This is not to say, however, that we need to be passive--good listening is a very active process. After we've listened carefully, it may then be appropriate for us to respond in ways that provide assurance that the adults in their lives care and are trying to promote safety, security, and peace. We may also want to say that we share some of the same feelings and remind children that we'll be together during these difficult times.
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7. How can I listen to children in the most effective and helpful way?
As you listen to children, show that you are interested and attentive. Try to understand what they are saying from their point of view. Don't make judgments about what they say, no matter how silly or illogical it may sound to you at first. If you don't understand something, ask them to explain it. Show your respect for them and their ideas.
As parents, teachers, and caregivers know, children are not always able to express what they mean or what they feel, and what they say doesn't always mean the same thing for them as it does for adults. Sometimes it takes a bit of gentle probing to find out what's going on behind the initial words they utter. Comments such as, "That's interesting, can you tell me more about that?" or, "What do you mean by...?" or, "How long have you been feeling...?" are examples of ways to elicit more information from children without judging what they are saying as right or wrong.
If they seem to be struggling to make something clear, it can be particularly useful and reassuring to have you help them summarize and focus their concerns. For example, you might say, "Are you saying you're scared that the Iraqi government might attack us?" Or, "So, you're worried about the children who live in cities being bombed?" Or, "You've heard Saddam Hussein did horrible things to the Iraqi people and you want to know if that's true?" Clarifying questions and statements help children sort out their ideas and feelings and show them they've been heard and respected without interfering with their thinking process.
Good listening also involves paying very careful attention to the things children may not be saying. Be aware of their nonverbal messages--facial expressions, fidgeting, gestures, posture, tone of voice, or others--which indicate that strong emotions may be present.
It is reassuring to children to have adults acknowledge that their feelings are okay. A comment such as, "You seem sad when we talk about this. I feel sad too," tells a child that the feelings are not only normal and understandable, but that you have similar feelings as well and are still able to cope.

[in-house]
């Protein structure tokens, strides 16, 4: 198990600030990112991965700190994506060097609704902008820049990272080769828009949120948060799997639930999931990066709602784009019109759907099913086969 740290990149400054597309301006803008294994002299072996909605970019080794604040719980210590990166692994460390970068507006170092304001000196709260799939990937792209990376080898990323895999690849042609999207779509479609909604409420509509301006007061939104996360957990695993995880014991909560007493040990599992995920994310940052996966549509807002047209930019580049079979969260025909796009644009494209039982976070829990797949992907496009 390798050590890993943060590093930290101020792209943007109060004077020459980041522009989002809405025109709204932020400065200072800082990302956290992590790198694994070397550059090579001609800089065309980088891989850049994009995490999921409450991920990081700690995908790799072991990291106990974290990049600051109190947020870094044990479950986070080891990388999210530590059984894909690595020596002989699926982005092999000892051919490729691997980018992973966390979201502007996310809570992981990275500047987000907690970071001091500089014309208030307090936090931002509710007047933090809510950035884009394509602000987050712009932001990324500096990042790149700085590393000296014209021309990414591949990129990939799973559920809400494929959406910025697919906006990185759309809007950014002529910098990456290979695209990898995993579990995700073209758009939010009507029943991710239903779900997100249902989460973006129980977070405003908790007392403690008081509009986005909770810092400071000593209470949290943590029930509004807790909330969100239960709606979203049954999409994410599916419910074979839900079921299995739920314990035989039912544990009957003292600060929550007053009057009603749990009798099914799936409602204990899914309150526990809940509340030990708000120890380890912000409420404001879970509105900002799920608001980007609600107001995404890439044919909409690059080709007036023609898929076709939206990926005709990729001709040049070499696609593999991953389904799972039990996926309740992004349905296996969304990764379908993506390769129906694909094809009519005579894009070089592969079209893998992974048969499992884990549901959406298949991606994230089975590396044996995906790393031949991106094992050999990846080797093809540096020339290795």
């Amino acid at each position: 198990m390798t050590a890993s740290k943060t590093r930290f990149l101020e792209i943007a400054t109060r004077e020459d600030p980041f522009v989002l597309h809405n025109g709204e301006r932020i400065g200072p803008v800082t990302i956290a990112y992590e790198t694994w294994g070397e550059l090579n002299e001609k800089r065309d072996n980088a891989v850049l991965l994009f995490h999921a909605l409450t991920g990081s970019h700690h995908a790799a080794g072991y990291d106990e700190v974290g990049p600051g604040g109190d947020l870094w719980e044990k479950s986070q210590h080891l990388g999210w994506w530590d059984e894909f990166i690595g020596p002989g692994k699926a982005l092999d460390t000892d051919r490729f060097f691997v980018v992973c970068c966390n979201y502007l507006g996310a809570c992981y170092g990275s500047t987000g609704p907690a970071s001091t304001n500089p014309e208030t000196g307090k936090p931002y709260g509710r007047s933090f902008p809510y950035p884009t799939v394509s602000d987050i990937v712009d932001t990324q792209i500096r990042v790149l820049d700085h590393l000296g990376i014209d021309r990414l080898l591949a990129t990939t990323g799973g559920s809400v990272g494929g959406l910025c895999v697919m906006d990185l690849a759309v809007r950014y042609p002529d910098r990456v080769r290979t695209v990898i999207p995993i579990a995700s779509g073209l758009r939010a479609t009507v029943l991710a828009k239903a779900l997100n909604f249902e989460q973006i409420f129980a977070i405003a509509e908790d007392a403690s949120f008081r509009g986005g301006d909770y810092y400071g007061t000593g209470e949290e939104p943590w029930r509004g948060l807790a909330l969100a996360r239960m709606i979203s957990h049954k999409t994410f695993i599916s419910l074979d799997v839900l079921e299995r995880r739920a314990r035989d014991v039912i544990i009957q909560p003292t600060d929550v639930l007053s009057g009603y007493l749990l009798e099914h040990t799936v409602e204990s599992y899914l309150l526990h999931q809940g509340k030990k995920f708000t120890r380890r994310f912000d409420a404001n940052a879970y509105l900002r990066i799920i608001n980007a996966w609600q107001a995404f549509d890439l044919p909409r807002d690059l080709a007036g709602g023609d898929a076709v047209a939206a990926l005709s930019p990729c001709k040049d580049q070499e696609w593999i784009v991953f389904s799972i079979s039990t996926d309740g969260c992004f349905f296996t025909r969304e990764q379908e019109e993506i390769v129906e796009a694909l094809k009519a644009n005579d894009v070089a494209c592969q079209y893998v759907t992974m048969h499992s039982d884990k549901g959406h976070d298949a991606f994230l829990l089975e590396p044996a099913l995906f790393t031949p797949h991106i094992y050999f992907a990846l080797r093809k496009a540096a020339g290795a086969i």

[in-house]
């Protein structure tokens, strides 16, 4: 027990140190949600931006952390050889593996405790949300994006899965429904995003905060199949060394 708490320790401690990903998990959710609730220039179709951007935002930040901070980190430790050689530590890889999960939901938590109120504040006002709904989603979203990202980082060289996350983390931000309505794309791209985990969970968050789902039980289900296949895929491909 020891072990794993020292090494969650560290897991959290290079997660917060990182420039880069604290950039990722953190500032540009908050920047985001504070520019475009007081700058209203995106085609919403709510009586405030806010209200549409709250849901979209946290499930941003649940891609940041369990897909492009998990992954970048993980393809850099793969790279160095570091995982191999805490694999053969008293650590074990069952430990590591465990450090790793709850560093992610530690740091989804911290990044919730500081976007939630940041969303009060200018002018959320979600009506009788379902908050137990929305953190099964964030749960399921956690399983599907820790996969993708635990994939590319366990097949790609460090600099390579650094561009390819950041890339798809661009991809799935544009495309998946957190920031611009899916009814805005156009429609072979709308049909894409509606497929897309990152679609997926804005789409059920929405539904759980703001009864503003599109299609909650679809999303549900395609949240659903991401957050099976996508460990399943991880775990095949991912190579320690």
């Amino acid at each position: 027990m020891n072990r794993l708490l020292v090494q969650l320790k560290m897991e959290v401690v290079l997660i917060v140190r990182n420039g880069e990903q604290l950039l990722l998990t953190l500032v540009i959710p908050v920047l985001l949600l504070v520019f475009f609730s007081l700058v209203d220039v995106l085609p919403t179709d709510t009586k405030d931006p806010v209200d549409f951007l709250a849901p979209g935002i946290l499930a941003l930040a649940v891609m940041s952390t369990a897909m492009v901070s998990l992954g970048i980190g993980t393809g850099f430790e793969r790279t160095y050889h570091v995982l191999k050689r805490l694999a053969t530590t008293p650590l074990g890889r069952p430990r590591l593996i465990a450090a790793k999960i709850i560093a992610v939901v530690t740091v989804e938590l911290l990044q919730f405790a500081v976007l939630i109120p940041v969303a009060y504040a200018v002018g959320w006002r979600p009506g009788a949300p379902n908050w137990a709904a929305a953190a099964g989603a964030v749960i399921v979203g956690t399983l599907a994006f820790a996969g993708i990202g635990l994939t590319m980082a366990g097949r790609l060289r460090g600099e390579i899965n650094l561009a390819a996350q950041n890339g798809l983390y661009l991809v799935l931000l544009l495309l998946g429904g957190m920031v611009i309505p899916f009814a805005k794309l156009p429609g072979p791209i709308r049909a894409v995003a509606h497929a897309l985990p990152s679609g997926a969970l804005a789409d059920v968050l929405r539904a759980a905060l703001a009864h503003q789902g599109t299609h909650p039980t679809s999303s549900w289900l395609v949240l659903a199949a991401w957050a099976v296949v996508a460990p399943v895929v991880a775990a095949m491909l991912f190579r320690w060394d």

8. What if children don't want to talk about these issues?
If you ask good opening questions and the child clearly isn't interested in talking about certain issues, then don't push. Again, it's important for us to communicate to children our respect for how they feel. This extends to respecting their right not to talk about something they don't feel ready to talk about. There are some children who simply aren't concerned about these things and there's no reason to force them into this awareness. For other children, sharing what they feel may be more easily expressed in another medium besides talking, for example through play or drawings.
Some children are reluctant to talk about violent events because their feelings of fear and confusion overwhelm them, or because they don't feel confident that adults will be able to hear their concerns and respond to them in a way that makes sense. Adolescents may be more reluctant to talk if they perceive their parents and/or teachers having different opinions. They may think that the adults in their lives will try to impose their beliefs on them. These young people need to know that the doors to communication are open when they are ready. One way to let them know this might be to say something like, "Are you and your friends talking about what is happening in Iraq? I'd be really interested in hearing about what you think. Let me know if you want to talk."
Be aware of signals young children send out through their play, their drawing and writing, their spontaneous conversation, and other ways they might communicate about their preoccupations. Young children often use their play instead of words to work out what they are hearing, and observing them as they play can give us important clues about their thoughts and feelings. Especially with young children, be aware of other signs that could mean they are stressed, such as: irritability, sleep disturbances, separation problems, and regression in recent developmental accomplishments. Similarly, if you observe children drawing one violent scene after another, overhear conversations where they seem unnaturally concerned with violence and hopelessness, or if your children seem in any way preoccupied with images of destruction, then it is appropriate for you to let them know that you have noticed this and that you wonder if they could tell you more about it. Use your own judgment, and listen attentively to what they have to say.
Once you have really listened to what is on a child's mind and in their heart, you will be in a far better position to respond to them.
9. How do I deal with the different emotions that children may have about these issues?